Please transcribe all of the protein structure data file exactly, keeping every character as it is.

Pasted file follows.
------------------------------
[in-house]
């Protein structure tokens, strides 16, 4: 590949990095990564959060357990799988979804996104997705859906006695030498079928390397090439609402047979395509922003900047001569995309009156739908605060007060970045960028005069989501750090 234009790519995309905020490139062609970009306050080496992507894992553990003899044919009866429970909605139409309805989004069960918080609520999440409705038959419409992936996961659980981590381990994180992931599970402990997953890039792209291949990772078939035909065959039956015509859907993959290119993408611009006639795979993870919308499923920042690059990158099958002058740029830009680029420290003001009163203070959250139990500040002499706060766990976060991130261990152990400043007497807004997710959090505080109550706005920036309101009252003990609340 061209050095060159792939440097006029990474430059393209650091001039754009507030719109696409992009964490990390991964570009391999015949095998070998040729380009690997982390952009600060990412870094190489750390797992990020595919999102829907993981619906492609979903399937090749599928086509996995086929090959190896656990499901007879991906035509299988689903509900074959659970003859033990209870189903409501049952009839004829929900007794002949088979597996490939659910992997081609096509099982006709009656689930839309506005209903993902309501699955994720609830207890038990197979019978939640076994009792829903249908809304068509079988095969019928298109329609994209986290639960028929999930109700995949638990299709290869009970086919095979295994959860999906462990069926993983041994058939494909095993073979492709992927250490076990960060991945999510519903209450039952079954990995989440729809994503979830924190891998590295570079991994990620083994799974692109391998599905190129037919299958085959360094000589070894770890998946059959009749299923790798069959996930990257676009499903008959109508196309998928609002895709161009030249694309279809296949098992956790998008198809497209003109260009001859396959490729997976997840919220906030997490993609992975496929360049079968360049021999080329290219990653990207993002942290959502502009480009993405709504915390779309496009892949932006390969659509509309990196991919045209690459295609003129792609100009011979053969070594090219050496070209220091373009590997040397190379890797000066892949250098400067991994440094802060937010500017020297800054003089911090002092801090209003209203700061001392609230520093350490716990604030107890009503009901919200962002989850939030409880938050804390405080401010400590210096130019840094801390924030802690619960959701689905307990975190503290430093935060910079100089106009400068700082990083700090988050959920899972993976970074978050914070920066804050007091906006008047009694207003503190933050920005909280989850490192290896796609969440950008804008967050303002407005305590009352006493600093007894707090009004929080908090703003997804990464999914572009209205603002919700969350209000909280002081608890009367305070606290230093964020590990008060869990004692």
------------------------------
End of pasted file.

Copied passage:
[in-house]
């Protein structure tokens, strides 16, 4: 590949990095990564959060357990799988979804996104997705859906006695030498079928390397090439609402047979395509922003900047001569995309009156739908605060007060970045960028005069989501750090 234009790519995309905020490139062609970009306050080496992507894992553990003899044919009866429970909605139409309805989004069960918080609520999440409705038959419409992936996961659980981590381990994180992931599970402990997953890039792209291949990772078939035909065959039956015509859907993959290119993408611009006639795979993870919308499923920042690059990158099958002058740029830009680029420290003001009163203070959250139990500040002499706060766990976060991130261990152990400043007497807004997710959090505080109550706005920036309101009252003990609340 061209050095060159792939440097006029990474430059393209650091001039754009507030719109696409992009964490990390991964570009391999015949095998070998040729380009690997982390952009600060990412870094190489750390797992990020595919999102829907993981619906492609979903399937090749599928086509996995086929090959190896656990499901007879991906035509299988689903509900074959659970003859033990209870189903409501049952009839004829929900007794002949088979597996490939659910992997081609096509099982006709009656689930839309506005209903993902309501699955994720609830207890038990197979019978939640076994009792829903249908809304068509079988095969019928298109329609994209986290639960028929999930109700995949638990299709290869009970086919095979295994959860999906462990069926993983041994058939494909095993073979492709992927250490076990960060991945999510519903209450039952079954990995989440729809994503979830924190891998590295570079991994990620083994799974692109391998599905190129037919299958085959360094000589070894770890998946059959009749299923790798069959996930990257676009499903008959109508196309998928609002895709161009030249694309279809296949098992956790998008198809497209003109260009001859396959490729997976997840919220906030997490993609992975496929360049079968360049021999080329290219990653990207993002942290959502502009480009993405709504915390779309496009892949932006390969659509509309990196991919045209690459295609003129792609100009011979053969070594090219050496070209220091373009590997040397190379890797000066892949250098400067991994440094802060937010500017020297800054003089911090002092801090209003209203700061001392609230520093350490716990604030107890009503009901919200962002989850939030409880938050804390405080401010400590210096130019840094801390924030802690619960959701689905307990975190503290430093935060910079100089106009400068700082990083700090988050959920899972993976970074978050914070920066804050007091906006008047009694207003503190933050920005909280989850490192290896796609969440950008804008967050303002407005305590009352006493600093007894707090009004929080908090703003997804990464999914572009209205603002919700969350209000909280002081608890009367305070606290230093964020590990008060869990004692």